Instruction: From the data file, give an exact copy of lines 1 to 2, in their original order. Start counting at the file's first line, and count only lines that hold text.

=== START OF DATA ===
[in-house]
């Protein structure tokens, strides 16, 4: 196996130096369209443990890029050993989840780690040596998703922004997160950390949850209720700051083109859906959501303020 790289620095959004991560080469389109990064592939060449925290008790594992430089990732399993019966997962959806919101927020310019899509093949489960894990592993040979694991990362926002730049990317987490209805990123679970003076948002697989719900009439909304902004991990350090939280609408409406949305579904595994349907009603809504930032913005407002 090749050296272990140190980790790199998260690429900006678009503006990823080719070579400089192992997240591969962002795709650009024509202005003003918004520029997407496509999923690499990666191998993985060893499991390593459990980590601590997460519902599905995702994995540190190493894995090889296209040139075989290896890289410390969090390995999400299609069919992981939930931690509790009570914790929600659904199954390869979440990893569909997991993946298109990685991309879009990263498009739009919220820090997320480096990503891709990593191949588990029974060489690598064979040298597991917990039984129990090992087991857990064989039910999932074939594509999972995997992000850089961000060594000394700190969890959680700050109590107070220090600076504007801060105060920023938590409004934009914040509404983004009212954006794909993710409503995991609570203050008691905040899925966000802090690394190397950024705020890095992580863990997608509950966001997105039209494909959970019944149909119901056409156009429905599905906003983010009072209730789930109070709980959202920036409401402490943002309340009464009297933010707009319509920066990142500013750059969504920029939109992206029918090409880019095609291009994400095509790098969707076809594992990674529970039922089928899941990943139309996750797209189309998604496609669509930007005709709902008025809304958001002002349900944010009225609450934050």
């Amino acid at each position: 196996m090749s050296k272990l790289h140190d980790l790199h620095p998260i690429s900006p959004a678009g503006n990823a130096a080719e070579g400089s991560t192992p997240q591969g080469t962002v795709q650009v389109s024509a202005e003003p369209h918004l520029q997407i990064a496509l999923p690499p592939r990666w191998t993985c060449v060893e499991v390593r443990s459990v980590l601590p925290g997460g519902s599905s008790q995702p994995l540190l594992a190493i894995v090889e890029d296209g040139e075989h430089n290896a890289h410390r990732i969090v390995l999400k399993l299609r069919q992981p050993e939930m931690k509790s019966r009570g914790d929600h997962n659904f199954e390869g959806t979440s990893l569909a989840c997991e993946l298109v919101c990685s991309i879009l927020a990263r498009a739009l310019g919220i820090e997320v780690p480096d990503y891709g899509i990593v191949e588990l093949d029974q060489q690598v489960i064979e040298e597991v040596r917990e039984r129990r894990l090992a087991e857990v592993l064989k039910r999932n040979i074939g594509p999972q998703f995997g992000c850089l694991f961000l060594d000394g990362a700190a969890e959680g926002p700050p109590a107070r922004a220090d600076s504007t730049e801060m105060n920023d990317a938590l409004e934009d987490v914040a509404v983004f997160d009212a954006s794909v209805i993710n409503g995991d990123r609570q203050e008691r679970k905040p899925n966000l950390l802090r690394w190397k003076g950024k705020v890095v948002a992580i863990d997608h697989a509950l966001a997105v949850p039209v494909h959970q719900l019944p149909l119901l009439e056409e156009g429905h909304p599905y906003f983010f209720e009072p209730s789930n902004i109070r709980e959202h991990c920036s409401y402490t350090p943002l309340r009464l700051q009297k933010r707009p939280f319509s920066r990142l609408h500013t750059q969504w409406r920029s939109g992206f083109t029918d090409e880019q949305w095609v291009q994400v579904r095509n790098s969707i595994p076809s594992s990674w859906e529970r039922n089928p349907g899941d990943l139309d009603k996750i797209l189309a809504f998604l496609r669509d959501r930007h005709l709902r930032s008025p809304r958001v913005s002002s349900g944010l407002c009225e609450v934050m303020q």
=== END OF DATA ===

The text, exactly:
[in-house]
């Protein structure tokens, strides 16, 4: 196996130096369209443990890029050993989840780690040596998703922004997160950390949850209720700051083109859906959501303020 790289620095959004991560080469389109990064592939060449925290008790594992430089990732399993019966997962959806919101927020310019899509093949489960894990592993040979694991990362926002730049990317987490209805990123679970003076948002697989719900009439909304902004991990350090939280609408409406949305579904595994349907009603809504930032913005407002 090749050296272990140190980790790199998260690429900006678009503006990823080719070579400089192992997240591969962002795709650009024509202005003003918004520029997407496509999923690499990666191998993985060893499991390593459990980590601590997460519902599905995702994995540190190493894995090889296209040139075989290896890289410390969090390995999400299609069919992981939930931690509790009570914790929600659904199954390869979440990893569909997991993946298109990685991309879009990263498009739009919220820090997320480096990503891709990593191949588990029974060489690598064979040298597991917990039984129990090992087991857990064989039910999932074939594509999972995997992000850089961000060594000394700190969890959680700050109590107070220090600076504007801060105060920023938590409004934009914040509404983004009212954006794909993710409503995991609570203050008691905040899925966000802090690394190397950024705020890095992580863990997608509950966001997105039209494909959970019944149909119901056409156009429905599905906003983010009072209730789930109070709980959202920036409401402490943002309340009464009297933010707009319509920066990142500013750059969504920029939109992206029918090409880019095609291009994400095509790098969707076809594992990674529970039922089928899941990943139309996750797209189309998604496609669509930007005709709902008025809304958001002002349900944010009225609450934050």